Jointer resource?

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Forum topic by marcb posted 01-19-2009 07:21 PM 1430 views 2 times favorited 17 replies Add to Favorites Watch
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768 posts in 3846 days

01-19-2009 07:21 PM

I am just about ready to fire up my Jointer for the first time.

I have never used one of these machines myself. I’ve had a friend run a few parts for me in the past (I soley hand jointed for a long time, but larger parts take a lot out of me).

I have read all the horror stories and some suggestions, but I was wondering if there was a definitive resource on using a Jointer safely.

17 replies so far

View Scott Bryan's profile

Scott Bryan

27250 posts in 3994 days

#1 posted 01-19-2009 09:40 PM

Here are a couple of videos on using jointers. Ehow,com

and Marc Spagnolo's The Jointer is Jumpin' Video

Hope this helps. The jointer is a tool that you should never lose respect for as it is one of the most dangerous tools that we choose to work with.

-- Challenges are what make life interesting; overcoming them is what makes life meaningful- Joshua Marine

View RichardB's profile


70 posts in 3661 days

#2 posted 01-20-2009 06:24 AM

Push blocks! And keep your hands away. Bloodstains are really hard to get out of unfinished wood. Remember it’s not all that different from the woodchipper that the treetrimmer uses. But also remember that millions of high-school kids have used jointers successfully for decades, too.

View kiwi1969's profile


608 posts in 3614 days

#3 posted 01-21-2009 04:10 AM

Im usually a bit hesitant to give advice on tool usage as there is always more than one way to skin a cat, but the jointer can be a career ending machine if not used correctly. I was trained by an old guy who who began his career before WW2 so I have no reason to doubt what he said. He still had his fingers.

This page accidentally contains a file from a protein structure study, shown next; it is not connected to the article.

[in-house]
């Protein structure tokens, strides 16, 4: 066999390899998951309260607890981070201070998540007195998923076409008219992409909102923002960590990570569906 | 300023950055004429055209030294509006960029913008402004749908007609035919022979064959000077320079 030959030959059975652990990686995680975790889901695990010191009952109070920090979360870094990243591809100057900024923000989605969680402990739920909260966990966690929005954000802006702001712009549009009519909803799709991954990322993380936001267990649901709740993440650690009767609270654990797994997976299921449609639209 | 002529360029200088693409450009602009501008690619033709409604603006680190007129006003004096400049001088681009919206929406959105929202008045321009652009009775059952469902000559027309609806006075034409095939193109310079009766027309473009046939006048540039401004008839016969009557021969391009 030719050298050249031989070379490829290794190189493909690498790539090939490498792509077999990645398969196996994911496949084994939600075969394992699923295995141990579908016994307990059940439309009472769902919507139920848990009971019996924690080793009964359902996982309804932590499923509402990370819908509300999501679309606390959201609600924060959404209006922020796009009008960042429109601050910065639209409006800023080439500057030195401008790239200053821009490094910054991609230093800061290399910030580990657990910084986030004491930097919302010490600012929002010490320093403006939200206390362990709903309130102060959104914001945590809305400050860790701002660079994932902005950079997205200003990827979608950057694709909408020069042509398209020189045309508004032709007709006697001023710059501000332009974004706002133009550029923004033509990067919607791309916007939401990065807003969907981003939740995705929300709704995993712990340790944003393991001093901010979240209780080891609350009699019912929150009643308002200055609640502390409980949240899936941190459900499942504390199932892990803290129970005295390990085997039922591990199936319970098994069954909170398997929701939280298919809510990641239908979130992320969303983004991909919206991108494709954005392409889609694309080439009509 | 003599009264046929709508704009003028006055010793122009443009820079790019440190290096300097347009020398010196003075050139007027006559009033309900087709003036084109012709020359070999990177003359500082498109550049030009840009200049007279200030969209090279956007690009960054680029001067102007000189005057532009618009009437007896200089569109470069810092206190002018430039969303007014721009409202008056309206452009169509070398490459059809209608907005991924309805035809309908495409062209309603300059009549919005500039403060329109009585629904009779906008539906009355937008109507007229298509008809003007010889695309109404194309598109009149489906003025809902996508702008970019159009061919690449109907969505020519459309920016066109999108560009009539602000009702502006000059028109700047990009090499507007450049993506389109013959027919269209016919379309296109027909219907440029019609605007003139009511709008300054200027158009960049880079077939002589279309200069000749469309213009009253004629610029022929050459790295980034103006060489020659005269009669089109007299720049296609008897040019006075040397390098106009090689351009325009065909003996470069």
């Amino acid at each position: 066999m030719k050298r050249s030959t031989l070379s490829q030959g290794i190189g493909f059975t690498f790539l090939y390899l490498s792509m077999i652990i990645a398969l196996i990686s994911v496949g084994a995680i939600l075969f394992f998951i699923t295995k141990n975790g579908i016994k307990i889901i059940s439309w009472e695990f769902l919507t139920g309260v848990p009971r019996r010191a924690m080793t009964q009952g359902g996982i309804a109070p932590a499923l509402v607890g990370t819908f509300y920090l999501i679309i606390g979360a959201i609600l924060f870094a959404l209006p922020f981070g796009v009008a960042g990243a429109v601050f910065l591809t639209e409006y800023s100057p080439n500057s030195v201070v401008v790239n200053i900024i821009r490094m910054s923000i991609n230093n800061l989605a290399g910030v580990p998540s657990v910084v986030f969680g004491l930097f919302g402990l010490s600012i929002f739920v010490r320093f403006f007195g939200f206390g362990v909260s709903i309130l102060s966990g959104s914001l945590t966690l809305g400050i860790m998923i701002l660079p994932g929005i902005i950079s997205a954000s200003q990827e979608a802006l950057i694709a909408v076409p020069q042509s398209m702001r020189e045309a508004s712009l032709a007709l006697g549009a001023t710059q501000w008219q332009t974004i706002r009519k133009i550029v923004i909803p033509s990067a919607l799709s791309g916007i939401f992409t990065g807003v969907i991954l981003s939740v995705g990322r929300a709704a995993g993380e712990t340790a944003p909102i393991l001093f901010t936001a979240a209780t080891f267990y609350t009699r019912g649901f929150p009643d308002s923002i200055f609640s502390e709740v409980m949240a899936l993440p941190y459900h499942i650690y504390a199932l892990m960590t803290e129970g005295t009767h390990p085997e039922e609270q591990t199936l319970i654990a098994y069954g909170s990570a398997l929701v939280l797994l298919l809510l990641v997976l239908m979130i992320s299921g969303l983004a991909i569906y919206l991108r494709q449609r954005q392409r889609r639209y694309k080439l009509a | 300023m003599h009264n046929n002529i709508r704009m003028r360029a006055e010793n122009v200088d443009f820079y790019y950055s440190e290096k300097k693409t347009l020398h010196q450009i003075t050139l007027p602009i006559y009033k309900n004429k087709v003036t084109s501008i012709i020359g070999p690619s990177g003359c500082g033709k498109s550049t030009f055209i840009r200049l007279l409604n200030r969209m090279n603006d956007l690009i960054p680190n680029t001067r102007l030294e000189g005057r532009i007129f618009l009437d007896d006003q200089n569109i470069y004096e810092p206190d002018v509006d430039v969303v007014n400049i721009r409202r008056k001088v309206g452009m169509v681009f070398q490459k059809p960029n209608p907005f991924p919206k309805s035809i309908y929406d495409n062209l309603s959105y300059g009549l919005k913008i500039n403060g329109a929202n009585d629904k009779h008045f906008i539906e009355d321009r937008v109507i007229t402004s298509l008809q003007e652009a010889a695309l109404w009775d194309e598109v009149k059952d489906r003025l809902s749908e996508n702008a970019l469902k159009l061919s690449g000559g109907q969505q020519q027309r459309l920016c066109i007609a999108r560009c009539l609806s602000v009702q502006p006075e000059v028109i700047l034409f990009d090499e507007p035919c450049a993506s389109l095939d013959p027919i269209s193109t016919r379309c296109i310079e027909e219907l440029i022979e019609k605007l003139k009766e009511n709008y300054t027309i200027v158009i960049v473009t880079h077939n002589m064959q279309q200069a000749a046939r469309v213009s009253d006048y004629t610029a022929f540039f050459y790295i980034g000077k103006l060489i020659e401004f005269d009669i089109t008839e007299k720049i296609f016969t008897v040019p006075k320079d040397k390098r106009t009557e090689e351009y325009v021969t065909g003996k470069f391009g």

Heres a few things I learnt over the last 15 years, and I still have all my fingers.
Dont wear loose clothing, long sleeves or jewelry. Keep your shirt tucked in. Thats basic but I have to remind people about it all the time.
Watch where your fingers are. its easy to let them drape over the edge of a board especially the small one, try to keep them facing forward not down.
Keep your machines fence and tables adjusted correctly and your knives SHARP!
I prefer those spring loaded “donkeys head” style gaurds but whatever yours has USE IT AT ALL TIMES NO EXCEPTIONS!
Keep your stock moving over your knives at a slow steady rate. DONT STOP AND START.
Dont plane small stock, use your handplane for those peices.
Usually common sense is your best guide. If you feel nervous about an operation then your instinct is probably correct and you should find another way.
This is the way I was taught, others may disagree.
Begin on the infeed side (obviously) until your stock is past the cutter head at least 12 inchs, then move your hands to the outfeed side, keeping your stock moving at all times, using a hand over hand motion. this prevents the far end of your stock from rising up and off the outfeed table and all hand pressure is directed FORWARD AND AWAY FROM THE KNIVES not towards them as it would be if you push from the infeed side.
If you hold two boards together on edge you should see the ends tight together with the smallest crack of light showing in the center.
With practice you should be able to glue up straight fron the jointer.
As I say this is the way I was taught others may do it different but this way has served me well during my career so good luck to you and just remember THINK FIRST.

-- if the hand is not working it is not a pure hand

View marcb's profile


768 posts in 3846 days

#4 posted 01-21-2009 06:53 AM

Thanks for all the pointers.

I have had zero accidents with power tools so far by sticking to 1 rule, fingers don’t go near the spiny part.

I have to finish the cart that it will be mounted too and wire in the switch, after that I’ll be jointing with the best of them.

View bob101's profile


321 posts in 3623 days

#5 posted 01-22-2009 04:12 AM